All Quiet on the Western Front

I just opened this up to see how long it is and ended up reading the first chapter.   I figured from this I had a much better chance of finishing it by the end of the year than I did Guns of August, which is excellently written and all, but long.   All Quiet is all the things you probably expect it to be:  a grim story of all too brief lives in the trenches of World War I, the violence, the senselessness, the boredom, the horror, and moments of enjoyment seized when possible.   I’m not sure anything – short of sharing the experience – could paint it so vividly and while Erich Maria Remarque was writing about German soldiers, I’m sure many men on the opposite side had the same experience.   This was one of those that I’ve heard about forever and knew I should read, but really didn’t want to – and that was a mistake.   It is surprisingly engaging.  It is so easy to identify with Paul and his reactions.   Whether it’s the matter-of-factness of the style or some other factor, I don’t know, but it is clear how a generation of young men were destroyed whether or not they survived the war physically.



These pictures are British, but otherwise, could be taken from the book.

So, I have Karen at Books and Chocolate to thank for me finally reading this and while I’m not sure that with a book like this ‘enjoy’ is the correct verb, I’m definitely glad I read it at last.   It is the second to last book for her Back to the Classics challenge and the last of the required books, so technically, I’ve completed this, but I still want to read the Historical Fiction Classic.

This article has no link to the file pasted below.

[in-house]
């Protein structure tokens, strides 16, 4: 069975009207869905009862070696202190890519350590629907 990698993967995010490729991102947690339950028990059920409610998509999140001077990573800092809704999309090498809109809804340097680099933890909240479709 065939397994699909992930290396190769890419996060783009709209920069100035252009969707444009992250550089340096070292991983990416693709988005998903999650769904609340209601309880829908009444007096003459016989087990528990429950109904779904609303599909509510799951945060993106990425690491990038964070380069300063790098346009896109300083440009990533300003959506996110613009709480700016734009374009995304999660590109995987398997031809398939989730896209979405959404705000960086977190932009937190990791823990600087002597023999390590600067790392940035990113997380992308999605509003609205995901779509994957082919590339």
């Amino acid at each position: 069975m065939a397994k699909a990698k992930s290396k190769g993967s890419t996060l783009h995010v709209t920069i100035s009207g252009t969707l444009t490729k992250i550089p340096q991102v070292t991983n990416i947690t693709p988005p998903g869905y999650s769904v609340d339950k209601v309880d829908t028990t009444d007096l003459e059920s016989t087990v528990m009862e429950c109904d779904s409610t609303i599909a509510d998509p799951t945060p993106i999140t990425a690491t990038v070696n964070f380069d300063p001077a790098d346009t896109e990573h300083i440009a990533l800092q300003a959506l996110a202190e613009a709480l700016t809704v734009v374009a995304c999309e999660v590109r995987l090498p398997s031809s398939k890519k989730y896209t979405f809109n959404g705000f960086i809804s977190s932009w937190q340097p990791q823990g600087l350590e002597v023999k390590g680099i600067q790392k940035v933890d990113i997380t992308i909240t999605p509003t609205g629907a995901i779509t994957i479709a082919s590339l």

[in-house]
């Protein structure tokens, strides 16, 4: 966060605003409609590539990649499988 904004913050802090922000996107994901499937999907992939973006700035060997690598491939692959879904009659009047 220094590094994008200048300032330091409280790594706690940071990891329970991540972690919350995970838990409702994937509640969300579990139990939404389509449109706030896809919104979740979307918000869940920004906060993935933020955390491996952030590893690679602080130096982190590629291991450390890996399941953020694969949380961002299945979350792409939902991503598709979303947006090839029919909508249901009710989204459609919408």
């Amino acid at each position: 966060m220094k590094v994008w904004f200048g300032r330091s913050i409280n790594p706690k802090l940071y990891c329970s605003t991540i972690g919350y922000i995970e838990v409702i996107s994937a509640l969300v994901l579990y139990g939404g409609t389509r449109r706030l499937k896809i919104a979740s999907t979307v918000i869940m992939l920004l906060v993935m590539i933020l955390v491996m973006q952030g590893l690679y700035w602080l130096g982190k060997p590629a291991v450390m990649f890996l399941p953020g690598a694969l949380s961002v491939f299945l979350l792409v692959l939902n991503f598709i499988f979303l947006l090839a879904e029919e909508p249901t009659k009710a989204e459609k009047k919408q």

The Goldfinch


Sorry for the long time between posts.   Blame it on King Arthur.   I’m quite sure it’s not MY fault.   Also my talking with my friend about the Goldfink over Thanksgiving sort of took the urge to blog out of finishing it.   What do I have to say about this?   Not much.   It’s excellent.   I’d recommend it to anyone who isn’t bothered by 1) long books, 2) lots of detail and 3) drug use.   Theo’s mother’s a wonderful character.   So is Boris.  And Hobie.  Some of Theo’s choices are hard to understand, but then I’ve never been in his situation.   It seems highly realistic.   There are people out there like all these people, with the possible exception of Theo, whose character seems at times more chosen to illustrate a point than embodying a real person, but maybe that’s just me.   As one of those points is we don’t choose who we are, and I tend to believe that’s mostly true, I can’t really argue against the philosophy of the book.

At any rate, I found it highly readable.  Never got bored in nearly 800 pages, which is saying something.  I think I will seek out her earlier works.   This fullfilled the

5. (Not So) Fresh From the Oven: Do you remember you bought/got a new released book last year but never had a chance to read it? Dig it from your pile and bring back the 2013.

from the Lucky 14 challenge.   It’s also a chunkster, if there ever was one.